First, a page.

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STANDARD

FIFTH READEB

(FIB3T-0LASS STANDARD READER)
COSTAINIHO

i SUMMARY OF R'JLES FOR PRONUNCIATION AND ELOCUTIOH
NUMEROUS EXERCISES FOR READING AND RECITATION i
A NEW SYSTEM OF REFERENCES TO RULES
AND DEFINITIONS,

AND

A COPIOUS EXPLANATORY INDEX.
B Y

EPES SARGENT,

AOTUO* III "Mi NTAJDAUD SP1AK1R." ''TH1 STANDArD FOCETH BCABS1," MC

FIFTIETH THOUSAND.

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Now Ready.

8ARQENT8 COMPLETE SERIES 01 SCHOOL READERS.

The Standard Fifth, or First Class Reaneb.

The Standard Fourth Reader.

The Standard Third Reader.

The Standard Second Reader. (Illustrated)

The Standard First Reader. (Illustrated).

Also Ready: ,

Sargent's Six Primary School Charts.

These Charts aro twenty-two inches by thirty in she; got up in a new and attractive style, with large typo, for beginners in reading, &o.

Entered according to Act of Congress, in the year eighteen hundred and fifty-tour bj Epes Saecent, in the Clerk's Office ol the District Court of the Unite* SUMS, for lis District of Massachusetts

- Many of the single pieces in this collection are protected by the copyright

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"The evils of book-making," says Lord Bacon, "are only to be cured by making more books; that is, such as shall cause the bad ones to be forgotten." An objection to many of the reading exercises selected for schools is, that they either fall below the requirements of a sound literary taste, or are not of a character to be understood by those for whom they are intended. It is a narrow experience, I am aware, that would have a pupil read nothing that is not level to his comprehension— that would leave nothing for his mind to grow up to; but it is none the less true that he will best deliver what he best understands and feels.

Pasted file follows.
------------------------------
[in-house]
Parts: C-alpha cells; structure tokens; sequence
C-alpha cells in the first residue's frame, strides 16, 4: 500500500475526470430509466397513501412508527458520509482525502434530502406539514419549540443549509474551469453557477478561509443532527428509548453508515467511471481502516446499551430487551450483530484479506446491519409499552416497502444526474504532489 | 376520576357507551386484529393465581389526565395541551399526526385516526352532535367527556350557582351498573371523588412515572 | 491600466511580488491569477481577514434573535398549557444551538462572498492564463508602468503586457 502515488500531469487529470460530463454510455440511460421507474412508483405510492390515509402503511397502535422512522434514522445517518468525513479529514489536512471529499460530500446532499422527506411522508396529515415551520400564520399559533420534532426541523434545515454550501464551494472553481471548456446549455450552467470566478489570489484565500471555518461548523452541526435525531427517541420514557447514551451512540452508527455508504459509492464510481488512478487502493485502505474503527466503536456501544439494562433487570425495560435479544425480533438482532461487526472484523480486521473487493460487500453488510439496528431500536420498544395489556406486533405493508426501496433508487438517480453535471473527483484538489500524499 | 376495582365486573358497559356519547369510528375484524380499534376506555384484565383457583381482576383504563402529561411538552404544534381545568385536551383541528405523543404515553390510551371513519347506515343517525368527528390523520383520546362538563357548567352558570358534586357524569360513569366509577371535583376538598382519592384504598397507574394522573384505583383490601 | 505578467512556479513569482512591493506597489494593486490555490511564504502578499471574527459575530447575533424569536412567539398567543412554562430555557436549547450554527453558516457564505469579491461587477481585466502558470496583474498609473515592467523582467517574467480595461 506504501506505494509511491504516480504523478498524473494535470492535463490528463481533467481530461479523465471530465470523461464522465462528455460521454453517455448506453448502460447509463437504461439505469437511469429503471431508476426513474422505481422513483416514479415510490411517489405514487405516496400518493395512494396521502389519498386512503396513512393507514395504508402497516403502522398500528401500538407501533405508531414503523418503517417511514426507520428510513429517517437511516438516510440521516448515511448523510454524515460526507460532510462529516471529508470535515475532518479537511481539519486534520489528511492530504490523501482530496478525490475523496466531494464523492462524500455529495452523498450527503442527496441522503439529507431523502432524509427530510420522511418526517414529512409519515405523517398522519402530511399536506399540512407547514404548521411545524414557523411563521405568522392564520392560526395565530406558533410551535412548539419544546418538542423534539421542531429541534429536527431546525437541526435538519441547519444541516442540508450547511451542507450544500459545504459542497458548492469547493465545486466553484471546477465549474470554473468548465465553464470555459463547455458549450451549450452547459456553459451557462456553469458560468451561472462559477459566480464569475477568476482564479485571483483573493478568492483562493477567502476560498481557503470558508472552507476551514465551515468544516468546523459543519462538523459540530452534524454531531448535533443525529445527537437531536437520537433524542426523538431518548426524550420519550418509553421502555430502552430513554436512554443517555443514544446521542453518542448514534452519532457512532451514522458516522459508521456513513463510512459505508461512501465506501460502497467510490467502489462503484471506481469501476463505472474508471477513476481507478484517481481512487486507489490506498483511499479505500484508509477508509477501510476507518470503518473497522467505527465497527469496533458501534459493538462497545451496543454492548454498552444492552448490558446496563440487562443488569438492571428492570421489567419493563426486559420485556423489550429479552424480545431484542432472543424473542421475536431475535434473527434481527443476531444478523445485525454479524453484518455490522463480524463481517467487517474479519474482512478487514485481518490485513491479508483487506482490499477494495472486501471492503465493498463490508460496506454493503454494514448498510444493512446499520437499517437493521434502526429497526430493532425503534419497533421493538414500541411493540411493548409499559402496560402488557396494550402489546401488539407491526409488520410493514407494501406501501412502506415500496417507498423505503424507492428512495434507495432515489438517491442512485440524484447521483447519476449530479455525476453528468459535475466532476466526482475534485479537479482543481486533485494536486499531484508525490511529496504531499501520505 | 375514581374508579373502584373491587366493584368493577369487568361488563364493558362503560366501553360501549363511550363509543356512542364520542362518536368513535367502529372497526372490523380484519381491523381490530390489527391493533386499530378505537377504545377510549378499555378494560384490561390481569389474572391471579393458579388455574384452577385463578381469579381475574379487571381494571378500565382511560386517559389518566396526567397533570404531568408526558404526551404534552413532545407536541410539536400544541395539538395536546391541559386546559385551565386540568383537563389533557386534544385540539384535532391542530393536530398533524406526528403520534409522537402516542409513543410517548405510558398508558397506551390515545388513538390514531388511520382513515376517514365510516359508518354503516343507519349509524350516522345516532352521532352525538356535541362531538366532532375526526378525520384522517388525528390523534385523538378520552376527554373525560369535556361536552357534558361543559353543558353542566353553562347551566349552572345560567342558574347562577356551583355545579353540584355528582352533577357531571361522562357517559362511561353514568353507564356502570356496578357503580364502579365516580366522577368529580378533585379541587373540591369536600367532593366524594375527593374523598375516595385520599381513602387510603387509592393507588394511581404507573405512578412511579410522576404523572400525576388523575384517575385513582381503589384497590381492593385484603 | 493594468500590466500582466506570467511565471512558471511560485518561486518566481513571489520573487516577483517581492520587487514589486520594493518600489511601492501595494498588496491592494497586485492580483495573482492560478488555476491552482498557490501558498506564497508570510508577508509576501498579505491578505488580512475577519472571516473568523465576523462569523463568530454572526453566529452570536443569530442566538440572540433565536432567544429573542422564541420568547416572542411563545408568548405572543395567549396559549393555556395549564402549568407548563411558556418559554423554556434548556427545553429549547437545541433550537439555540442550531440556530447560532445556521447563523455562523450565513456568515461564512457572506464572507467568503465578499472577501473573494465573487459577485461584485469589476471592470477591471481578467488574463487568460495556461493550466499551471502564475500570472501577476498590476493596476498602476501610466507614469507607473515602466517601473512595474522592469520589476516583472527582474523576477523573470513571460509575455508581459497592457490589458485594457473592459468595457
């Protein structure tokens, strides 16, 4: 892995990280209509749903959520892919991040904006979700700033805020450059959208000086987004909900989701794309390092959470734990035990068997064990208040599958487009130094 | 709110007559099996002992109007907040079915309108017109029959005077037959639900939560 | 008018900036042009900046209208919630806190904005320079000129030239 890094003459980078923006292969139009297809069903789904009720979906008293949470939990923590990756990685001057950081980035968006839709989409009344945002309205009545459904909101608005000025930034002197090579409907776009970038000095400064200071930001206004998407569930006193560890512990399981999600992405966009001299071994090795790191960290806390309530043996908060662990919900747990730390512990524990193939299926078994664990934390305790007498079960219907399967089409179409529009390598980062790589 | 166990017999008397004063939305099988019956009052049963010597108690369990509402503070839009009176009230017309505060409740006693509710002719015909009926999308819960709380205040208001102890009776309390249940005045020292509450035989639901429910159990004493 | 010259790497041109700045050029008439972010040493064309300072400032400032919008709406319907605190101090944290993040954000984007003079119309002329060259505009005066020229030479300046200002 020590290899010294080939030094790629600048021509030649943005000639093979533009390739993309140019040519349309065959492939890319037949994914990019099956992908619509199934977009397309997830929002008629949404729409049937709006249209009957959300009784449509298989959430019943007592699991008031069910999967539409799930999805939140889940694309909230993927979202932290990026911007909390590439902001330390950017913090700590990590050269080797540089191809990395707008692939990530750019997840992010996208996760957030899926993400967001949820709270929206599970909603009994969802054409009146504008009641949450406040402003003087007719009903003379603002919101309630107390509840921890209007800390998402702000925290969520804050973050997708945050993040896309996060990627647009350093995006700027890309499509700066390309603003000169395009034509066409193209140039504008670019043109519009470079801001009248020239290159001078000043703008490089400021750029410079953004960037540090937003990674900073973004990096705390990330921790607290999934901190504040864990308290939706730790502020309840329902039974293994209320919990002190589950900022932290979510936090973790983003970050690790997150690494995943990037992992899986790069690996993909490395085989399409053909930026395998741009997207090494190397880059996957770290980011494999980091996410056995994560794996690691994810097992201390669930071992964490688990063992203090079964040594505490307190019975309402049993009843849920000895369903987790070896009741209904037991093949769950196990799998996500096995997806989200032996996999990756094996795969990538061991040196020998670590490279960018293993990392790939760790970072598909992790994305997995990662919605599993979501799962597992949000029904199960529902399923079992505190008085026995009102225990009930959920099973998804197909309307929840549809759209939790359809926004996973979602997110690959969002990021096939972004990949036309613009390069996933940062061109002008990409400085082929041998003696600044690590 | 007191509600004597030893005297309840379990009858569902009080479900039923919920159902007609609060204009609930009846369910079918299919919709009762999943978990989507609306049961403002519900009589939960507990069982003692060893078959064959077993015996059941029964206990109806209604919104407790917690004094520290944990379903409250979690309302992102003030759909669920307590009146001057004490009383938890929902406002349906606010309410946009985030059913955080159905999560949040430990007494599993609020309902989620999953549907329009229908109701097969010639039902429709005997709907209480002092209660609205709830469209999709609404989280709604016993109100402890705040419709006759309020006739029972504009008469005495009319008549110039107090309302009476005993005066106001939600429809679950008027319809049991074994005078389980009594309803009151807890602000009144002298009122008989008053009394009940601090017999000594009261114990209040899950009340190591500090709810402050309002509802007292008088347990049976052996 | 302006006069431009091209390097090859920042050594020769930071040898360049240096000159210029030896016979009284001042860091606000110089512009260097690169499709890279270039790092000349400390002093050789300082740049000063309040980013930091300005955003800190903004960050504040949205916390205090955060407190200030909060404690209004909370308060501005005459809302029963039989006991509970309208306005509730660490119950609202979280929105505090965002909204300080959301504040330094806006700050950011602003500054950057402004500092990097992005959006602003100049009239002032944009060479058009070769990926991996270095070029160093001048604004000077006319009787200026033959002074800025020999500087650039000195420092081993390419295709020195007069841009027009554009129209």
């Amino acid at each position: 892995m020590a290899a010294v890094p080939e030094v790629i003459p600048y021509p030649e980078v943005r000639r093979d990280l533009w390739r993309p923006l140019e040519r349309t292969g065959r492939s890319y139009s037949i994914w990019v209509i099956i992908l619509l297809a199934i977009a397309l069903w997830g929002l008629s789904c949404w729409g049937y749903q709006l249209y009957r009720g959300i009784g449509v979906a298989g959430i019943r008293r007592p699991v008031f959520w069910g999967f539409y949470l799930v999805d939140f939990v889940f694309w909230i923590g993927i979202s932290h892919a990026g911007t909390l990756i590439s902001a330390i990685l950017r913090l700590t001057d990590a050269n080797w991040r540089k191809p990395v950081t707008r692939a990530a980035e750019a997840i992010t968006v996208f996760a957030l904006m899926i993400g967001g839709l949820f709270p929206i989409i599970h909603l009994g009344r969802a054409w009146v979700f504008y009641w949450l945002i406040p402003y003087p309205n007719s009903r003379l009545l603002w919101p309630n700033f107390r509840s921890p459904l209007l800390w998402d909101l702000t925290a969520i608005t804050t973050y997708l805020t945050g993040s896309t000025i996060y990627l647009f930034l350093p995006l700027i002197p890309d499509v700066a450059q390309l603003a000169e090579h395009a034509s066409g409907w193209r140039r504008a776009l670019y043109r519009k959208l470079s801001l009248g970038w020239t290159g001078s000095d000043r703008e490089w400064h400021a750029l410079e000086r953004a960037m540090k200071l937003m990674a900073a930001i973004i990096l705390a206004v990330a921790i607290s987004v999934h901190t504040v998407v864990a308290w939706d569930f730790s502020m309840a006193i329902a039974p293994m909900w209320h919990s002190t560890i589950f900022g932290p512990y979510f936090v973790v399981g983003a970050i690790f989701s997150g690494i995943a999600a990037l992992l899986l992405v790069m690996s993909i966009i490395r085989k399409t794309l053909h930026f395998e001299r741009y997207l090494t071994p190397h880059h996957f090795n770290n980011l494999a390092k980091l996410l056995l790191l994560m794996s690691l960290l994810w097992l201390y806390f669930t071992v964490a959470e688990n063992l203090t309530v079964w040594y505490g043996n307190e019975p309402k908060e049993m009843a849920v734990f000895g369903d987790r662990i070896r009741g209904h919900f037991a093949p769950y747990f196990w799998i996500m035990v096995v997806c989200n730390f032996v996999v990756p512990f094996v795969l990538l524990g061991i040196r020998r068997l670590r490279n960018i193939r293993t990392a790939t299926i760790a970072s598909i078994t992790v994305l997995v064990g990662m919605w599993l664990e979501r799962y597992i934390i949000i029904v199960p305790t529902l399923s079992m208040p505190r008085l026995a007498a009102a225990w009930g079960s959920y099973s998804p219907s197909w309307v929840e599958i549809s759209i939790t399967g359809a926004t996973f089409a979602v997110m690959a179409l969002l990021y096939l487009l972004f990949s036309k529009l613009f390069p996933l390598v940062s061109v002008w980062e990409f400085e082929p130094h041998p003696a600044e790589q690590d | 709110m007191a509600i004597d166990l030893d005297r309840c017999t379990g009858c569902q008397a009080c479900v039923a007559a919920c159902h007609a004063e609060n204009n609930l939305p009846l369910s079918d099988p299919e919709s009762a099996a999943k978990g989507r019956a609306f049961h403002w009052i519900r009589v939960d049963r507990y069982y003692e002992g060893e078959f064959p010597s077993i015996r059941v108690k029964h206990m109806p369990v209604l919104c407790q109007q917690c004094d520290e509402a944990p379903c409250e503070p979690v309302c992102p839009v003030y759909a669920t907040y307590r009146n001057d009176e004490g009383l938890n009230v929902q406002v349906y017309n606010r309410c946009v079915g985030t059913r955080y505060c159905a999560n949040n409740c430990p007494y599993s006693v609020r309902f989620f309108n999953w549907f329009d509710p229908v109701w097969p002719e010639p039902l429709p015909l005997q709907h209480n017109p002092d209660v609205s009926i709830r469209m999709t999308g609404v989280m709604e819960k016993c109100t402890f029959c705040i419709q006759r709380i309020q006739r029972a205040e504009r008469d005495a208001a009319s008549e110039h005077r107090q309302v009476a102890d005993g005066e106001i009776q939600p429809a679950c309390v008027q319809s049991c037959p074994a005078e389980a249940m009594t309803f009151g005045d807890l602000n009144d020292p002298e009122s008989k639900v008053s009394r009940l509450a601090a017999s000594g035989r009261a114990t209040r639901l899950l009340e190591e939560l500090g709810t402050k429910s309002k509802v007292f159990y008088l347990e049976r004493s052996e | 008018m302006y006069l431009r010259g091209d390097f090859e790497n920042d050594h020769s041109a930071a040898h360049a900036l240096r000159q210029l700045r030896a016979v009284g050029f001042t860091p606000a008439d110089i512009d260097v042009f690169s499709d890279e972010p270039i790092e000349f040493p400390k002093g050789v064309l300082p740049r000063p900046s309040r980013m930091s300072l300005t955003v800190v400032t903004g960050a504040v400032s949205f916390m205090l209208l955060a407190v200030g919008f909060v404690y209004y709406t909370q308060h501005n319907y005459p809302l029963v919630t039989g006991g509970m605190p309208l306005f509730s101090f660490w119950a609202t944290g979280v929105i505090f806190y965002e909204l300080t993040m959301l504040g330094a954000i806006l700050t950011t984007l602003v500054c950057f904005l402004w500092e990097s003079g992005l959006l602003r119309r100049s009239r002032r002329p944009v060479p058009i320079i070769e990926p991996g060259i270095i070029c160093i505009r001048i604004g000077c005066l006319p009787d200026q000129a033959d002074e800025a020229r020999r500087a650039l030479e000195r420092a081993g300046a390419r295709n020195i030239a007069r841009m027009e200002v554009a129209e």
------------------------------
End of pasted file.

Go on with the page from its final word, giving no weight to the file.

To satisfy at once the mature taste of the teacher, and to interest the pupil, is the desirable object in the compilation of a "Reader ;" and let it not be supposed that this is any easy or irresponsible task, to be taken up lightly, and despatched hastily and superficially. I know of few literary undertakings that ought to be assumed with more ample preparation, or pursued with a more scrupulous regard to the purposes in view. The pieces that are read or declaimed at school probably exercise a more enduring influence upon the character, so far as it can be affected by the thoughts and forms of expression that literature embodies, than all that is read in after lifo. How important, then, that an active and accurate discrimination should bo oxer

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